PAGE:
I was thrilled – and baffled – last week, watching Humpback Whales just 100 feet away from our wildly rocking boat. With my son and husband, I was on a whale-watching trip to the Stellwagen Bank National Marine Sanctuary off the coast of Cape Cod. Great trip! But what in the world were the whales doing?
At first I was really happy just to see 3 or 4 Humpbacks and a calf swimming very near our boat and diving around with their flukes thrown into the air. The markings and scars on each Humpback’s fluke are so unique that they identify individuals, like our fingerprints.
But soon I realized the whales were engaged in a complex behavior that I didn’t understand. Here’s what I observed: periodically the 3-4 whales near our boat would submerge simultaneously and entirely disappear into the depths. Several minutes later someone would yell “Here come the bubbles!” or “Here come the whales!” and the water would turn pale blue from the huge number of bubbles rising in a circular area maybe 75 feet wide. Then all of sudden the 3-4 whales swimming up from the depths would burst into the air, their mouths wide open. What the heck??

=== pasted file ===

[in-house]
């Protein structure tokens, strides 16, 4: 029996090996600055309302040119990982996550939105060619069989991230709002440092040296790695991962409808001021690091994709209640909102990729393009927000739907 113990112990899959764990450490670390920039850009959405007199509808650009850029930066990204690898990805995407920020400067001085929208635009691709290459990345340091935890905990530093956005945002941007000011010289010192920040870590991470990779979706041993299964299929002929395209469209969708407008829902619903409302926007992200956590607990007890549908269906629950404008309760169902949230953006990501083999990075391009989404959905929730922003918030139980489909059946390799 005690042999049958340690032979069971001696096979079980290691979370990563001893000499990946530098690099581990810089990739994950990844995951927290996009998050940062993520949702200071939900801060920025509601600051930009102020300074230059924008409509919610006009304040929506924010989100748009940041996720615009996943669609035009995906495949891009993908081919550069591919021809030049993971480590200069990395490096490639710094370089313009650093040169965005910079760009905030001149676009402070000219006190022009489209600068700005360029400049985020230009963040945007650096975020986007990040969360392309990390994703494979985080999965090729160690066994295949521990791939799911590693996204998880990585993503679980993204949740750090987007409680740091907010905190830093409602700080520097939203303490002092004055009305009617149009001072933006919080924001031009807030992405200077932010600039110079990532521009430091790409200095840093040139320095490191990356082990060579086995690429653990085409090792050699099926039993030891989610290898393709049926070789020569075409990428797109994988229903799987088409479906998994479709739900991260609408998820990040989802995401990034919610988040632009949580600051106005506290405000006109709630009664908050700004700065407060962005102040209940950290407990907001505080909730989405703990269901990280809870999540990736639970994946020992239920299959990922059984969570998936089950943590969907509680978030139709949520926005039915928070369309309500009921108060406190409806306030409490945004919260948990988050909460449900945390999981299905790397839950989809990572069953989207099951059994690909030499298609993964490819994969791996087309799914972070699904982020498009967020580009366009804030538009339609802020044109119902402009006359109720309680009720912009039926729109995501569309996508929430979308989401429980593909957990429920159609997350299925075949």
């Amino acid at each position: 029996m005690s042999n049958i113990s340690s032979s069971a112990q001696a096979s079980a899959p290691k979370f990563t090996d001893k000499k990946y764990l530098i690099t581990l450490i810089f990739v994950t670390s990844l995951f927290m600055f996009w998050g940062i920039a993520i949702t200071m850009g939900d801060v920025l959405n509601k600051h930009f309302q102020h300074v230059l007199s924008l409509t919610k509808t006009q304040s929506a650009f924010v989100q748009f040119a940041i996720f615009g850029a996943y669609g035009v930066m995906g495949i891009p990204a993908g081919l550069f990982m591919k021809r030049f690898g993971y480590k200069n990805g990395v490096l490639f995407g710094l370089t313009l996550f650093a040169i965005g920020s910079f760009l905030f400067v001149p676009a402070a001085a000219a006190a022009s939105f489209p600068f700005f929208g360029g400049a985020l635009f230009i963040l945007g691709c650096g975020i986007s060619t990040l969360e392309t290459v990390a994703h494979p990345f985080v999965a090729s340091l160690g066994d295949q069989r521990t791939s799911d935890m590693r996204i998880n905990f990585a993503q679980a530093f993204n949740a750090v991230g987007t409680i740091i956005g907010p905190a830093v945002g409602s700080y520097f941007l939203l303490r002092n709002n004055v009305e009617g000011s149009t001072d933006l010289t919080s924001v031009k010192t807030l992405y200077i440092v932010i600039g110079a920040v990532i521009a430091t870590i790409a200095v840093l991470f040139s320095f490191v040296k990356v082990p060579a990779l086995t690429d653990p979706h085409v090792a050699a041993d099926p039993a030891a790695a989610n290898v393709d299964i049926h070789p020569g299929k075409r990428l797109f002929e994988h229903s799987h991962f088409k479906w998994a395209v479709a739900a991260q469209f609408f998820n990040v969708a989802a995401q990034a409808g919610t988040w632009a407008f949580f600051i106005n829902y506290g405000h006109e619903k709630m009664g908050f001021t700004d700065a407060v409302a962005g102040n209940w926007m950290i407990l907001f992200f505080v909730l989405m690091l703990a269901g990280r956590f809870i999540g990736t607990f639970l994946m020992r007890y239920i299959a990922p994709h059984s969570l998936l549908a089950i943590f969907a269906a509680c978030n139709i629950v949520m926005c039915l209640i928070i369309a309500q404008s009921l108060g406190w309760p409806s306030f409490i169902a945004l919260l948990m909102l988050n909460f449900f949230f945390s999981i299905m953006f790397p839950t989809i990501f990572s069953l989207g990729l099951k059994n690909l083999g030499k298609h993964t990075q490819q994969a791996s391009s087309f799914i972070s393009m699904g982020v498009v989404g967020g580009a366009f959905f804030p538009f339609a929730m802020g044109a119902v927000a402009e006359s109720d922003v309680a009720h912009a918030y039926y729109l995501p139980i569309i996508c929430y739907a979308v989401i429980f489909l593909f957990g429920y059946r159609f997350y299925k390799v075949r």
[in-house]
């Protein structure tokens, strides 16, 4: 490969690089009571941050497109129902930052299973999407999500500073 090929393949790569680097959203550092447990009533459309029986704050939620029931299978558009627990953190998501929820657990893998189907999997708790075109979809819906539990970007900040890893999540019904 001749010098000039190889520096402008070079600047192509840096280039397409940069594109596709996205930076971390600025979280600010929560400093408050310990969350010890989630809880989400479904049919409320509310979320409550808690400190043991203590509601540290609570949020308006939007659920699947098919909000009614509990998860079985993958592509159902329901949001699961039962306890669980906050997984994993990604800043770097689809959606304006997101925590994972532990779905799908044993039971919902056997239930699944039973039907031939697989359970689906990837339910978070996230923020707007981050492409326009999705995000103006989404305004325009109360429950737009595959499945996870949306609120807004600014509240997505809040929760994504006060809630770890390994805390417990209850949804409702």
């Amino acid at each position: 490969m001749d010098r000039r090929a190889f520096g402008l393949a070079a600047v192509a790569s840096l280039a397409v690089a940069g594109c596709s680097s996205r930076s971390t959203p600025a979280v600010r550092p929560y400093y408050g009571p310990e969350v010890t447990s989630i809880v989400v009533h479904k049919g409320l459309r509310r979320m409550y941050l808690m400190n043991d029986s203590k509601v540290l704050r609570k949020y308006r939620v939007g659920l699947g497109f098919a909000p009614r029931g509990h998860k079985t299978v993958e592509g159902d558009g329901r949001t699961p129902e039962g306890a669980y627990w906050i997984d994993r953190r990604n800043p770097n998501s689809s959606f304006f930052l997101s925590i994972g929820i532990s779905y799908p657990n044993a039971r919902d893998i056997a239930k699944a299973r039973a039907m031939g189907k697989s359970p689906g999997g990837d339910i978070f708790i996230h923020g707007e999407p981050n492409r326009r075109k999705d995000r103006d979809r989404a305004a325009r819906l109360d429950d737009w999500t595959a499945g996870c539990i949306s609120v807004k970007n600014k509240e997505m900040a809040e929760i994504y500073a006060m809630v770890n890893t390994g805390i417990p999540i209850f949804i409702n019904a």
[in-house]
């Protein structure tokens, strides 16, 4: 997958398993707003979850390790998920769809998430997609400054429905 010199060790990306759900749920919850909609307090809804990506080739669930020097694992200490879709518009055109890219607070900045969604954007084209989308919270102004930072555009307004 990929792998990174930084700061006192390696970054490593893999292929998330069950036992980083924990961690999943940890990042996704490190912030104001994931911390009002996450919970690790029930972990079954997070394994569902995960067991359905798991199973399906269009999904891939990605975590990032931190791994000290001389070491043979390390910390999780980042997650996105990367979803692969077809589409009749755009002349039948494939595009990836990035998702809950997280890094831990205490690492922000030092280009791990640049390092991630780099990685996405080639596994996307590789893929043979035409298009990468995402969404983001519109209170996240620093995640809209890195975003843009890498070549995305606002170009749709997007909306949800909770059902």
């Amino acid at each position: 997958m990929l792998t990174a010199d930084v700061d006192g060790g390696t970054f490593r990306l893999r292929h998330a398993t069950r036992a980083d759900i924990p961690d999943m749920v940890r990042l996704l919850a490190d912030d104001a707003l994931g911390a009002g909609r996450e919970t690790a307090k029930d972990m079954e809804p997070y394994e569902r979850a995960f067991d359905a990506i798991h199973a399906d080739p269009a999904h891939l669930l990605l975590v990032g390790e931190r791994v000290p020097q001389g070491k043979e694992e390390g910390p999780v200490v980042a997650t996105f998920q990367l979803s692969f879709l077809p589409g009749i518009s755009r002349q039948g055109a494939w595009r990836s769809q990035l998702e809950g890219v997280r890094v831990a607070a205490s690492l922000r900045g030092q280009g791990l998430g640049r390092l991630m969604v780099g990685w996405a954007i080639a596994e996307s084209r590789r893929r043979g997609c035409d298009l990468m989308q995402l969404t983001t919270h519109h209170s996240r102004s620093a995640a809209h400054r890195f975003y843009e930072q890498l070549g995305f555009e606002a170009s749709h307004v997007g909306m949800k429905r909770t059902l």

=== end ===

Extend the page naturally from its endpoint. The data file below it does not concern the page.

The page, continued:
Turns out, the Humpbacks were cooperatively “bubble net feeding.” To do this (I learned), the whales submerge and swim in a shrinking circle blowing bubbles underneath a school of fish. The shrinking column of bubbles surrounds the fish (or in our case, sand eels) pushing them toward the surface. The whales then swam through the mass of fish with mouths open, the baleen “screen” in their mouths trapping the fish and allowing the water to flow out.
The whales went through that process probably 8 times during the 3 hours we were watching. My son Alan got lots of shots of wide-open mouths pointed skyward! It was an awe-inspiring sight! I struggled with my camera and phone to get pictures, but the tossing of the boat and the need to hold on to the rail made that a challenge. Very lucky I didn’t drop my phone in the ocean. Alan kindly agreed to let me post his pictures. Thank you Alan for planning such a fabulous wildlife experience!
Some populations of Humpbacks are endangered, but conservation efforts have helped somewhat. Check out this NOAA article for more info on Humpback conservation and continued threats to their survival such as climate change, ocean noise, and ship strikes.
Here’s an amazing video of Humpbacks in Alaska bubble net feeding, with underwater footage. Wow!